Government Office for Science points to issues around decision making and the legal framework in using artificial intelligence in public services
Government has been presented with some cautionary words over its future use of artificial intelligence (AI), particularly over the legal constraints and its use in decision making.
The Government Office for Science has issued a report on the broad outlook for the technology, including a section that highlights its possible use in the public sector.
It conveys a generally positive perspective, saying that AI could provide a number of benefits, especially with the growth of deep learning, which involves combining layers of neural networks to identify features of a dataset. These include making existing services more efficient by anticipating demand and more effectively deploying resources, and supporting decision making with a swift analysis of pertinent information.
But the latter could have its limitations, especially if the public become wary of the possibility of key decisions being made by machines.
The report says it is likely that a human will have to be kept in the loop for many types of decisions, using AI for support. But this could raise new tensions: if they never question the advice of a machine it could seem that AI is the de facto decision maker; and if they do so they may be thought to acting recklessly, especially if their own decision is shown to be poor.
Questions and transparency
Government bodies using AI for this purpose will have to be ready to answer questions about its influence, and be transparent about its role in decision making.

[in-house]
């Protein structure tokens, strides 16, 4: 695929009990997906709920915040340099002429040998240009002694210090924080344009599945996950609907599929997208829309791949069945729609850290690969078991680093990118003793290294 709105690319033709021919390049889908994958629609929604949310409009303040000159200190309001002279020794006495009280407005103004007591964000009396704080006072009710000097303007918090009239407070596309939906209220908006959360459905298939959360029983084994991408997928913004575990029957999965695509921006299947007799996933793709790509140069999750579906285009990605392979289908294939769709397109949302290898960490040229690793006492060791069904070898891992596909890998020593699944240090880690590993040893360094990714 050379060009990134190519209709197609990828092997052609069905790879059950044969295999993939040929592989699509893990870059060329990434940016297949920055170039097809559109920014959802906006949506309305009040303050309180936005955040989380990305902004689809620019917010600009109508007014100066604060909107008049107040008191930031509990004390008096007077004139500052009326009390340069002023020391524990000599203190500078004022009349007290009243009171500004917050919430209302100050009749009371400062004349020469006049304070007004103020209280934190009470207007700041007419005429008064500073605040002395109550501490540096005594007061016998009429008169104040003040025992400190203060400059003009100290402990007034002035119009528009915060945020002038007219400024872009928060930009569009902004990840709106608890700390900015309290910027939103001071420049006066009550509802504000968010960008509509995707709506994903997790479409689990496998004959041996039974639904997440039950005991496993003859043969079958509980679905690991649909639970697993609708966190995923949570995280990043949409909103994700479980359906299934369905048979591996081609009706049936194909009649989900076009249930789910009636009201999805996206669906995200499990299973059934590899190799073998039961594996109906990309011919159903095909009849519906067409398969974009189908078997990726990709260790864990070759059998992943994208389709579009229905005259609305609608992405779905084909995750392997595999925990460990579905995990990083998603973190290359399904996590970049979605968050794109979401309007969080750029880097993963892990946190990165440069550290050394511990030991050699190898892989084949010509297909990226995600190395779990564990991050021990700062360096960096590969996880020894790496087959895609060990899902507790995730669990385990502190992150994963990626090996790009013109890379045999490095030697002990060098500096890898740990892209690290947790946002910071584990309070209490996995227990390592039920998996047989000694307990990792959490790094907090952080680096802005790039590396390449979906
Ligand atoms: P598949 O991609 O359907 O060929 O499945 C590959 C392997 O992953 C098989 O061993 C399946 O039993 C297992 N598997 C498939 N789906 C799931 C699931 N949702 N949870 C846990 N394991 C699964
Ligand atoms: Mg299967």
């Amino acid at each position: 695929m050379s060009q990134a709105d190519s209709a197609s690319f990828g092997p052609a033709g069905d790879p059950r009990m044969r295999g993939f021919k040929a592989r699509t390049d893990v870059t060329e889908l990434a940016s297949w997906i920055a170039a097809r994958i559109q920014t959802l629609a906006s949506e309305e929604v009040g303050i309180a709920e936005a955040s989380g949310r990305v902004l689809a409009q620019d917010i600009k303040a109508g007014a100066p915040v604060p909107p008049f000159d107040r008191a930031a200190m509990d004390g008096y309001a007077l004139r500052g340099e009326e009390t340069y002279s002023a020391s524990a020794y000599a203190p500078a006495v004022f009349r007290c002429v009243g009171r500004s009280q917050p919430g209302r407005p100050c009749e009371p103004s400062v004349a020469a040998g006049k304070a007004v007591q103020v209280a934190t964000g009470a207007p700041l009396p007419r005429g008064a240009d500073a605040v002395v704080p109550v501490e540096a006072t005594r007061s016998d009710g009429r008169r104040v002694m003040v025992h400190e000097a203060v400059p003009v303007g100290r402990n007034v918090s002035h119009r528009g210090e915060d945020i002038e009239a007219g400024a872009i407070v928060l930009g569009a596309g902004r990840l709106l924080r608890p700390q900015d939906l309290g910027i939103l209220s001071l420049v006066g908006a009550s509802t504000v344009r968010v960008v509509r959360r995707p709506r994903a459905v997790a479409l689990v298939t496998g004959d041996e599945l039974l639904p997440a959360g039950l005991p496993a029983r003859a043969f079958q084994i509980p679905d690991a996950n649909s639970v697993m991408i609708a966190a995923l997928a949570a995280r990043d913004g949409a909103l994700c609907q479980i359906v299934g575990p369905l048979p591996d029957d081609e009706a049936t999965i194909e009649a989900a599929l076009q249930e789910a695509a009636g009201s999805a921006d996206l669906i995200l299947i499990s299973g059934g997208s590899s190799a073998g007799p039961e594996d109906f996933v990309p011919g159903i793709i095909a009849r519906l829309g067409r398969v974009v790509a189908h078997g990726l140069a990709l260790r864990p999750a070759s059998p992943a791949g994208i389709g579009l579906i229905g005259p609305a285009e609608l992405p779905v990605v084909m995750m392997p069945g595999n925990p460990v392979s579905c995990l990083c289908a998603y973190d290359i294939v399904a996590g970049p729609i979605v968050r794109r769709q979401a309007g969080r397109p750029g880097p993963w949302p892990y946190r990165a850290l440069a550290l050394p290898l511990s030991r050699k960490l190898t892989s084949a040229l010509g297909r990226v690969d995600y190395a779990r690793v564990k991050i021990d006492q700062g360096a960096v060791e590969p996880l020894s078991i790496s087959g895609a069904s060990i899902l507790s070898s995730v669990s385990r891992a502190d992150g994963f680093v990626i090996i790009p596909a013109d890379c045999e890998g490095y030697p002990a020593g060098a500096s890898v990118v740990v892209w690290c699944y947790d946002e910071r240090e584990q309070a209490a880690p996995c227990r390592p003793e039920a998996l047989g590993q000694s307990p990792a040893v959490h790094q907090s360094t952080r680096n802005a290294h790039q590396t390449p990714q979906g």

They will also need to understand how the legal frameworks, such as the Data Protection Act and EU General Data Protection Regulation, apply to the use of AI. For example, deep learning could involve processing personal data, possibly without intention, when it may not be clear if consent has been obtained.
“Understanding the opportunities and risks associated with more advanced artificial intelligence will only be possible through trials and experimentation,” the report says. “For government analysts to be able to explore cutting edge techniques it may be desirable to establish sandbox areas where the potential of this technology can be investigated in a safe and controlled environment.”
It also points to wider issues around understanding the privacy and consent issues, and finding the right approaches to accountability for decisions made or supported by AI.
The publication prompted a response from Digital Catapult, the organisation backed by Innovate UK that provides support to SMEs in digital, emphasising the potential of AI in healthcare.
Its chief technology officer Marko Balabanovic said: “One of the biggest fields where AI can make a difference is healthcare: improving lives, reducing costs and providing opportunities for UK companies to grow to serve large global markets.
“AI for health relies on health data, and the UK has an unparalleled opportunity to open up data flows between centralised health organisations and faster moving innovative companies and research groups. We’ve recently seen proof that this can happen, with two London hospitals working with DeepMind (a Google owned leader in machine learning), sharing over a million patient records.
“This is encouraging. We would like to build on these examples to enable competitive advantage for innovative UK AI companies.
“The size of the prize is huge, but transparency and control over our personal data are paramount. The good news is that the UK has world leading capability to tackle this dilemma.”
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